In MMA competition one doesn't aim to maim and as fighters have no horns they certainly can't 'gore' people. In fact they don't aim to damage at all they aim to win, the damage is certainly no worst than any full contact karate I have seen or taken part in and probably less than boxing when they will continue after a KO if the fighter can 'beat' the count but not necessarily be compos mentis
    I have just read a very good post which I shall attempt to paraphrase...that if one wants things such as humility enlightenment etc etc one should look to a psychologist or perhaps religious leader, martial arts is about defending ones self/fighting, that one learns anything that improves one life other than that it's fortuitous but not the point of martial arts.
    Detest MMA by all means, your right but do it after having an open mind as to what it actually is not what you think it is.
     
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  14. tigercrane

    tigercrane Yellow Belt

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    First off, thanks for labeling me Ignorant & Youthful :D The two qualities I do not possess, but I'd like to get my youth back very much!

    Next, if you are tired of something, please avail yourself to some rest - you probably need it after reading many opinions and not agreeing with them.

    Third, do you know how to compare and contrast? If so, please contrast what you re-phrased as my statement "TMA teaches humility" with something like "MMA teaches you the warrior way or how to bust someone's nuts and such..anything, whatever deserves to be considered."

    Forth, to answer your question: Yes, I am trying very hard to be humble in daily life matters. Are you saying that to be humble is to not have an opinion? Wow!

    Lastly, how is stating the truth considered bashing? If you want to learn to break someone's skull, MMA is a perfect tool. I give MMA full credit for efficiency, as I said already. It is what it is - amalgamation of techniques and applications from various arts if you will, nothing more and nothing less.

    Please, please enlighten me on what else I could learn from MMA besides nut busting, joint locking and arm breaking, etc.? I am open to learning.
     
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  15. TSDTexan

    TSDTexan Master of Arts

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    Silly phone never posts these right.

    So JohnnyEnglish doesn't consider MMA to be a "real martial art", but if you look at Daitō-ryū Aiki-jūjutsu which had a MASSIVE library of techniques, a system of standup fighting, and ground fighting, and kneeling fighting... armed and unarmed fighting.... You could go to Daitō and see this "traditional" martial art almost perfectly mirrors the curriculum of MMA.

    Aiki spawned Daitō-ryū Aiki-jūjutsu which is the artform that led to creation of arts like Sumo wrestling, Akido, Judo, many Japanese systems of Jujutsu, Kendo, Hapkido, Shorinji Kenpo (hybrid), Icho-ryū and Hakko-ryu draw many techniques from Daitō-ryū jujutsu, and even Brazilian Jiu Jitsu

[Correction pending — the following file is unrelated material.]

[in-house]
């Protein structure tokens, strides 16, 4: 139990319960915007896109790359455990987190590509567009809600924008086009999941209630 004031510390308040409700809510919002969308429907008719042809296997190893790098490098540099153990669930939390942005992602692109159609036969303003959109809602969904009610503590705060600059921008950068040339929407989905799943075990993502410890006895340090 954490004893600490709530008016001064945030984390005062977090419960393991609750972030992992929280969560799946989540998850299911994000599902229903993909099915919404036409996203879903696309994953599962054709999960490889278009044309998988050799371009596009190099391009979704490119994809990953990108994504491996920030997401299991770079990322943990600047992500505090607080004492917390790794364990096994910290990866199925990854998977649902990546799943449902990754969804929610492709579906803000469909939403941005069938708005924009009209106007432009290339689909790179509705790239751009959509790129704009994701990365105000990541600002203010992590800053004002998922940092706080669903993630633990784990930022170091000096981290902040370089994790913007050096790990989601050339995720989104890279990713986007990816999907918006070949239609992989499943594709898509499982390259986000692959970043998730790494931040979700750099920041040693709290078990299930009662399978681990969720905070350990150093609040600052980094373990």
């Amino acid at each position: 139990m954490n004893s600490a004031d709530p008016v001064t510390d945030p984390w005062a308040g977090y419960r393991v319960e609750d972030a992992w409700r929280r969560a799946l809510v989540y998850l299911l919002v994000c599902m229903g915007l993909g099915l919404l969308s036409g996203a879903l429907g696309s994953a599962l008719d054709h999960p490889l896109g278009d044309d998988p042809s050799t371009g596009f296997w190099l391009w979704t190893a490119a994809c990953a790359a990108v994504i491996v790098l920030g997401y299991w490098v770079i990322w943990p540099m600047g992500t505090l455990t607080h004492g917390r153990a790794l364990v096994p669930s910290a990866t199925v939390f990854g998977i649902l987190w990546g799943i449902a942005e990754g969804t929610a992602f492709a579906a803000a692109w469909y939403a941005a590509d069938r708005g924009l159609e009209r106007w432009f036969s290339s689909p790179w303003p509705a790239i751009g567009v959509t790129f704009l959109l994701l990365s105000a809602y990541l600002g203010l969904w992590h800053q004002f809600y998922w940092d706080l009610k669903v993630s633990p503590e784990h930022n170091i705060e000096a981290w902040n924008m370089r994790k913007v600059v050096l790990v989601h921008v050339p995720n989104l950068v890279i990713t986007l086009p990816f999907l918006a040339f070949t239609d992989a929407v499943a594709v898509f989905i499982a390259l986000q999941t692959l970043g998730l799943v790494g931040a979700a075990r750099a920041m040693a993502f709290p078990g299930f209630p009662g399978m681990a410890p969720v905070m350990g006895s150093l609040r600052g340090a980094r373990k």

Daitō-ryū Aiki-jūjutsu has everything you would need in an MMA cage... punches, kicks, takedowns, throws, standup fighting and groundfighting.

    Why does this system get accepted as a valid martial art?
    but MMA doesn't?

    The 100-year-old art of Brazilian Jiu Jitsu has punches and kicks. It is a traditional martial art. It may not have every single technique found in an MMA school, but odds are it can do just fine in an MMA rules fight.

    In the 1920, Carlos Gracie took out an ad in the paper saying "If you want to get your face beaten and well-smashed, and if you want broken arms, look for me at this address."

    Carlos was taught jujutsu by Maeda, who also spiced it up with a few things Maeda learned from "catch" wrestlers (ones that he had dueled in England.)

    Helio Gracie set the record straight, that Maeda did not teach any striking to the Gracies.

    It was a little known fact that Maeda was a jujutsu-ka that had switched over to Kodokan Judo.

    He said that Maeda was teaching not Kodokan Judo, but a Classical Jujutsu [often called "Kozen or Kosen Judo", by the Judoka, which is regular judo + higher teaching that incorporated from material in other branches of jujutsu, including techniques that were used in Ne-waza]

    So clearly either Carlos Gracie was already a striker when he learned Jujutsu from Maeda, or learned striking after the fact.
    Helio Gracie Sets Record Straight Maeda Was Teaching us Jiu-Jitsu Not Judo Bjj Eastern Europe

    None the less, for over 95 years, since 1920 BJJ has been a grappling and striking art... and it definitely is a traditional martial art.

    It is worth noting here that while the name ‘judo’ has become the accepted term for Dr. Jigoro Kano’s martial art, at the time many still referred to the style as ‘ju-jitsu’, or even ‘Kano ju-jitsu’. Maeda, like so many others, had come Kano's school having studied other ju-jitsu ryu previously.

    While the more common Romanization is ‘jujitsu’, in Brazil the spelling ‘jiu-jitsu’ stuck, and has retained that extra ‘i’ ever since.
     
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  16. Hyoho

    Hyoho Black Belt